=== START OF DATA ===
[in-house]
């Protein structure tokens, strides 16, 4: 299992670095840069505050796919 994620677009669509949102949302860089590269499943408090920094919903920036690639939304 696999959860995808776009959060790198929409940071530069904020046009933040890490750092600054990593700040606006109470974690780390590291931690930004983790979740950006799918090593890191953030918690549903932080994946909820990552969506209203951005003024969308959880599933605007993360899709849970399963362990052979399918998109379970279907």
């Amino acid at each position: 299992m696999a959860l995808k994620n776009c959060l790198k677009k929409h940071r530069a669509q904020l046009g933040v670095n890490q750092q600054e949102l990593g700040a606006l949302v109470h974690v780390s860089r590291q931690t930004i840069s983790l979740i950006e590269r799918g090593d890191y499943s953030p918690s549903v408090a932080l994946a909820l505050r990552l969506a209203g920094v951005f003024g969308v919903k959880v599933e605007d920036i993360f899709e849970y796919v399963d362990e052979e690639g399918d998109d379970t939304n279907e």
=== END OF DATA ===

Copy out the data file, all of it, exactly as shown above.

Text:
[in-house]
């Protein structure tokens, strides 16, 4: 299992670095840069505050796919 994620677009669509949102949302860089590269499943408090920094919903920036690639939304 696999959860995808776009959060790198929409940071530069904020046009933040890490750092600054990593700040606006109470974690780390590291931690930004983790979740950006799918090593890191953030918690549903932080994946909820990552969506209203951005003024969308959880599933605007993360899709849970399963362990052979399918998109379970279907």
């Amino acid at each position: 299992m696999a959860l995808k994620n776009c959060l790198k677009k929409h940071r530069a669509q904020l046009g933040v670095n890490q750092q600054e949102l990593g700040a606006l949302v109470h974690v780390s860089r590291q931690t930004i840069s983790l979740i950006e590269r799918g090593d890191y499943s953030p918690s549903v408090a932080l994946a909820l505050r990552l969506a209203g920094v951005f003024g969308v919903k959880v599933e605007d920036i993360f899709e849970y796919v399963d362990e052979e690639g399918d998109d379970t939304n279907e």